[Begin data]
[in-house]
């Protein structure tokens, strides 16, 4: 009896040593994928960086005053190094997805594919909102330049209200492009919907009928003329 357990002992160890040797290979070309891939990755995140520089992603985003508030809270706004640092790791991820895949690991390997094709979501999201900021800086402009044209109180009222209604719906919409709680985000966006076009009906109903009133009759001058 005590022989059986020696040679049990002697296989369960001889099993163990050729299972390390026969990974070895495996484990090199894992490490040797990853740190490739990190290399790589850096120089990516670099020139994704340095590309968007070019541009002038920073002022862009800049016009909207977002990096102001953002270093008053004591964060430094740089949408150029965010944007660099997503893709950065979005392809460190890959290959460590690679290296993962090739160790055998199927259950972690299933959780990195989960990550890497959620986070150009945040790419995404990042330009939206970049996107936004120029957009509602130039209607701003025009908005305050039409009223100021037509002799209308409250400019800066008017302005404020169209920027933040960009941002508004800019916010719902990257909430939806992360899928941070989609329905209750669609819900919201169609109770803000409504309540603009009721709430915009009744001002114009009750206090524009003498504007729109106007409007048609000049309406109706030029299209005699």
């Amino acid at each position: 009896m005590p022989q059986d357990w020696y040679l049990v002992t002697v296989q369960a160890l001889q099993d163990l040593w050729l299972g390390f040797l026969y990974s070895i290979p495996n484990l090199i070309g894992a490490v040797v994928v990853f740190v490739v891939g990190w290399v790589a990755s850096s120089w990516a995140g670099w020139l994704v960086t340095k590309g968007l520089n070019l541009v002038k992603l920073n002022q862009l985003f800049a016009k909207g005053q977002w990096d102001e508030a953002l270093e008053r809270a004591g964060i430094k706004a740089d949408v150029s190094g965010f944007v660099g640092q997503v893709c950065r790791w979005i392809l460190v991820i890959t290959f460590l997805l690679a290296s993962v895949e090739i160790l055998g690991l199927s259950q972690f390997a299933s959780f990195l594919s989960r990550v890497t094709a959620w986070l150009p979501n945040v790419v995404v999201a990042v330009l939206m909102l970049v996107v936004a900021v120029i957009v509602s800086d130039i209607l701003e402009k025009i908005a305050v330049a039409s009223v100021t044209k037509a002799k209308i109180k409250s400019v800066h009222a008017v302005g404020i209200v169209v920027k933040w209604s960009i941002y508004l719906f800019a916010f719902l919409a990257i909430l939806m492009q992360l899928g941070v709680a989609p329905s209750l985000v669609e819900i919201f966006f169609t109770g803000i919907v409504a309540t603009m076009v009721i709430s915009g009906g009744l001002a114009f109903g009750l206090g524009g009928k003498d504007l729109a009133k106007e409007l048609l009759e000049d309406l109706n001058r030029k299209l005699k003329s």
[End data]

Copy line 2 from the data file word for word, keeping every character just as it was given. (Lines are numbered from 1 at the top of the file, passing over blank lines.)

């Protein structure tokens, strides 16, 4: 009896040593994928960086005053190094997805594919909102330049209200492009919907009928003329 357990002992160890040797290979070309891939990755995140520089992603985003508030809270706004640092790791991820895949690991390997094709979501999201900021800086402009044209109180009222209604719906919409709680985000966006076009009906109903009133009759001058 005590022989059986020696040679049990002697296989369960001889099993163990050729299972390390026969990974070895495996484990090199894992490490040797990853740190490739990190290399790589850096120089990516670099020139994704340095590309968007070019541009002038920073002022862009800049016009909207977002990096102001953002270093008053004591964060430094740089949408150029965010944007660099997503893709950065979005392809460190890959290959460590690679290296993962090739160790055998199927259950972690299933959780990195989960990550890497959620986070150009945040790419995404990042330009939206970049996107936004120029957009509602130039209607701003025009908005305050039409009223100021037509002799209308409250400019800066008017302005404020169209920027933040960009941002508004800019916010719902990257909430939806992360899928941070989609329905209750669609819900919201169609109770803000409504309540603009009721709430915009009744001002114009009750206090524009003498504007729109106007409007048609000049309406109706030029299209005699």